You may be yelling, “You forgot Devin Hester (19 kick return scores), Brian Mitchell (13), Cordarrelle Patterson, Deion Sanders and Billy 'White Shoes’ Johnson.” The closest to Mitchell is Patterson, with a score every 30 kick returns, then Hester with one every 32 touches. Deion is dazzling at one per 41, and Johnson at one per 51 is dynamite. But busting kick returns is one of the toughest, most dangerous NFL jobs. Brian Mitchell: one touchdown per 82 returns.

Bobby was four times more likely to run it back all the way than Brian.

There is simply no one else who has ever come close to ranking so high in all four ways that you can run with a football. (Sayers, in his five amazing prime years as a halfback, was never asked to be a volume pass receiver or wideout.)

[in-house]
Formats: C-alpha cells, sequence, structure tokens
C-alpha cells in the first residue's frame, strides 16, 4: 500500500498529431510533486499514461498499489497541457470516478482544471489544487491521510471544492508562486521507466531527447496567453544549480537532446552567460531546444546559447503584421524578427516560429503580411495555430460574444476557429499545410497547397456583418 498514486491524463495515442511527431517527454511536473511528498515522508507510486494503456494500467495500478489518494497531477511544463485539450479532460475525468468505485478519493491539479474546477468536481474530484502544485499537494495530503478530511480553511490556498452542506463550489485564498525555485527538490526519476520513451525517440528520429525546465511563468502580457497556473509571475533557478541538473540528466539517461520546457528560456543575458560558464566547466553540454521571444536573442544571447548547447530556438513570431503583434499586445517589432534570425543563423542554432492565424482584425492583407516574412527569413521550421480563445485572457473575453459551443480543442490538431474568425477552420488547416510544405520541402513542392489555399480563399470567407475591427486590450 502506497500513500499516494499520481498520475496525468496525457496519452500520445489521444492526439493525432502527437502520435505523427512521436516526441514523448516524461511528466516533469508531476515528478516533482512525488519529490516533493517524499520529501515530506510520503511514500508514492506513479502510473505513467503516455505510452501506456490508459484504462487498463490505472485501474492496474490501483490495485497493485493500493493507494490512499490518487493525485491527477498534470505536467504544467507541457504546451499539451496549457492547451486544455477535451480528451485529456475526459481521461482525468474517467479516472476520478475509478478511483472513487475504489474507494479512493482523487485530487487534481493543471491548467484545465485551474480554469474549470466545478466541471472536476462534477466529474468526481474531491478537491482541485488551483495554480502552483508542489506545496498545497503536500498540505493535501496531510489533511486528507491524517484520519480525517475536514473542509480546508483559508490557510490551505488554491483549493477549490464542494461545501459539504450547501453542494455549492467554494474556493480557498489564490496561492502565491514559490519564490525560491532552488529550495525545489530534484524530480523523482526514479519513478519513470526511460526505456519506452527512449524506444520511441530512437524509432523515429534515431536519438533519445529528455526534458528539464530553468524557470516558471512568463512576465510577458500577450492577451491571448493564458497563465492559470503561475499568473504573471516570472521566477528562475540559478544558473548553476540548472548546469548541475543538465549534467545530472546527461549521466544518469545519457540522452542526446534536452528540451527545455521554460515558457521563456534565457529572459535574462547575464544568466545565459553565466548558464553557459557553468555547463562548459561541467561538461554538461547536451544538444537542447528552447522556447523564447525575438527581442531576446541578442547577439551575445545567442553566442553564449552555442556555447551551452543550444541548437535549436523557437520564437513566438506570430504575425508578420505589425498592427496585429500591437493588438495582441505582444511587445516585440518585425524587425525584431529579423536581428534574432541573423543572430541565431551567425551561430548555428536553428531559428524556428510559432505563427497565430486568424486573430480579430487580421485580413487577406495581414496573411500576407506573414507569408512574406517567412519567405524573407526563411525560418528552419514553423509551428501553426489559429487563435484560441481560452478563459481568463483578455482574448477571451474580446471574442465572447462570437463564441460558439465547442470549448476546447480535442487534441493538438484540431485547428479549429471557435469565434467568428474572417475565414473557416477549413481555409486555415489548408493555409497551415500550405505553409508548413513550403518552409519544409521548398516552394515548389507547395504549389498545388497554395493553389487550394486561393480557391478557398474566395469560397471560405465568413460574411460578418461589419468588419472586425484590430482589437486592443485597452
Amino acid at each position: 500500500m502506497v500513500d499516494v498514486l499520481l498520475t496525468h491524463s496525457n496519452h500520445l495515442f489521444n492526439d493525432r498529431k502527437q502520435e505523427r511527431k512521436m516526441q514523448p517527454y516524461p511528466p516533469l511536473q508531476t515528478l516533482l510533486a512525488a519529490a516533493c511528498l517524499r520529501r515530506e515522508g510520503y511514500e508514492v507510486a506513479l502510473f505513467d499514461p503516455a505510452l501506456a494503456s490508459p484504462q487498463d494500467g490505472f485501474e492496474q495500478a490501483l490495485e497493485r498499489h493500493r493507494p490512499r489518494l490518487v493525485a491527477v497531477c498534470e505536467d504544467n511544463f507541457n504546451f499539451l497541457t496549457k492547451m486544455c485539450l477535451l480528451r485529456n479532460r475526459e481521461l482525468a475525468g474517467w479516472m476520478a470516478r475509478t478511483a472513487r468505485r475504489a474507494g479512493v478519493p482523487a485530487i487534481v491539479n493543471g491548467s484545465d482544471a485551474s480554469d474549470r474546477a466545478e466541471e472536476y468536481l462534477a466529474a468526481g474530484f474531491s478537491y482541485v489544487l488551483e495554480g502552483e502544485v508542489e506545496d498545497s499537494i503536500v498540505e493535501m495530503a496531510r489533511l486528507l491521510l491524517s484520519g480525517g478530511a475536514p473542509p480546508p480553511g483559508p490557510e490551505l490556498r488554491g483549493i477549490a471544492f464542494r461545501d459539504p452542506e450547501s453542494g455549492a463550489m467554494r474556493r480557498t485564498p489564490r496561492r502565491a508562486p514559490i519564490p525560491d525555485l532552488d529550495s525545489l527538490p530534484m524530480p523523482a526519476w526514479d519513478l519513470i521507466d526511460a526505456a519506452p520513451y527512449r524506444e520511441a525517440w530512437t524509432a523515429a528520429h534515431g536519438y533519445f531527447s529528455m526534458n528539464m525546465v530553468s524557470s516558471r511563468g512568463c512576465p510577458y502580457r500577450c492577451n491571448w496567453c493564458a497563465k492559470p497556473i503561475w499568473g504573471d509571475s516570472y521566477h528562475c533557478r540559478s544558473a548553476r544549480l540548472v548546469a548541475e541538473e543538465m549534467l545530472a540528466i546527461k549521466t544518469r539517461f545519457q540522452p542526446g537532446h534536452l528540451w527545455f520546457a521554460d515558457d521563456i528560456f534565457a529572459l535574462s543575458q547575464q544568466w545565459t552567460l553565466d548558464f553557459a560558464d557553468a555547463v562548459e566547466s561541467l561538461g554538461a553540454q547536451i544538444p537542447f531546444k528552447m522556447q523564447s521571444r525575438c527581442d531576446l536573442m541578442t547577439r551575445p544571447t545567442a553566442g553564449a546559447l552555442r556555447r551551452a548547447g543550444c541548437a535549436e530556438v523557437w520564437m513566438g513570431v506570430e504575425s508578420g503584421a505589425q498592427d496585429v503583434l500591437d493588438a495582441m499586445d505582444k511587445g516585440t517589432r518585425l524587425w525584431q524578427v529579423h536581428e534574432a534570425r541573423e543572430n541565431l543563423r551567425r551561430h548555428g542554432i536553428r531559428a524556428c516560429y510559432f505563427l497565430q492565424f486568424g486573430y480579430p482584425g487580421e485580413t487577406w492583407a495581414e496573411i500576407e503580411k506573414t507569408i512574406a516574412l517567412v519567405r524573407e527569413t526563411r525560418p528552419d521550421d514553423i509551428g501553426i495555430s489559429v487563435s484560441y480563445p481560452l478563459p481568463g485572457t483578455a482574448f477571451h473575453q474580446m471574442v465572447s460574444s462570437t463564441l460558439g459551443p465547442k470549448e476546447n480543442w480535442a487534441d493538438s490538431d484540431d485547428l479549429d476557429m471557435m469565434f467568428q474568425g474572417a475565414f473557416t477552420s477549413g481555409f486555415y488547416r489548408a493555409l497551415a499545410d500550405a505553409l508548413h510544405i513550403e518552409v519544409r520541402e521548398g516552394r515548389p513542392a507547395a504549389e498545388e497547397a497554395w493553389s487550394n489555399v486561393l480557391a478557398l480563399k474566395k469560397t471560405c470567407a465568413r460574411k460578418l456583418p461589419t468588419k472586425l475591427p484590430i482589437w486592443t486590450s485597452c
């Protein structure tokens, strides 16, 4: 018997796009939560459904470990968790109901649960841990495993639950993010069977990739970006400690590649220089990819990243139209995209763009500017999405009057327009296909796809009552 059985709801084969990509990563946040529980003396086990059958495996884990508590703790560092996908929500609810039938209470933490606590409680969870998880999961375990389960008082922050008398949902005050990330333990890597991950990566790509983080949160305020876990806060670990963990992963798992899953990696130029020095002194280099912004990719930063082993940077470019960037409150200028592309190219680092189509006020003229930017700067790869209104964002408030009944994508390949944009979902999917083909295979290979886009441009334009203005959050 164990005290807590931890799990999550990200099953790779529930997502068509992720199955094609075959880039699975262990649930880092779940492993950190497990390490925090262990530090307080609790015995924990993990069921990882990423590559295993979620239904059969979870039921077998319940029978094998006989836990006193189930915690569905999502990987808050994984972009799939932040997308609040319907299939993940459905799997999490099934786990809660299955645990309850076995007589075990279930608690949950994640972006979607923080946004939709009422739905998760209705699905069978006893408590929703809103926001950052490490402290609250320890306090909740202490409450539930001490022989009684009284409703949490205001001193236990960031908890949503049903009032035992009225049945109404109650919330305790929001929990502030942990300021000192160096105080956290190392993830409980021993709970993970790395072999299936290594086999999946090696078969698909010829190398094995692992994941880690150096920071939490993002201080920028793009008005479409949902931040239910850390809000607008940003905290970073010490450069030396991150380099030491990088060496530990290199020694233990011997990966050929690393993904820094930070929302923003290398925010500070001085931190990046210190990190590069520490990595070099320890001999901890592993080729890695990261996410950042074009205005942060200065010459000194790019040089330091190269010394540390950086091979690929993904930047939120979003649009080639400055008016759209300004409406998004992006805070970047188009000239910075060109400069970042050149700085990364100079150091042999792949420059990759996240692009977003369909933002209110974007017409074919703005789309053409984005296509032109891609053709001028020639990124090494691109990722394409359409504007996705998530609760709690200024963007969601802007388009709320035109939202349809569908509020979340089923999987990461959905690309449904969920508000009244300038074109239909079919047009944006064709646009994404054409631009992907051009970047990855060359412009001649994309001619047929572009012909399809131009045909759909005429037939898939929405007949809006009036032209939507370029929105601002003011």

We need context to see how Mitchell could drift lower in the NFL pantheon over the years. When he retired, he was second in NFL history in all-purpose yards (14,078) and fifth in scores (91). He’s now 55th and tied for 31st, respectively. Why?

The season is now 16 games, not 14, fattening modern stats. Careers last longer with better equipment. Evolving rules prevent clotheslining, spearing, face-mask grabbing and all the forms of mugging that made Mitchell’s 11 seasons seem durable for a mayhem-targeted star of his era. Motley’s prime was four seasons; Sayers’s, just five years. The great Ollie Matson (once traded for 10 players) had just six top seasons, and even Brown went to Hollywood after nine years. Mitchell shone for his first 10 seasons.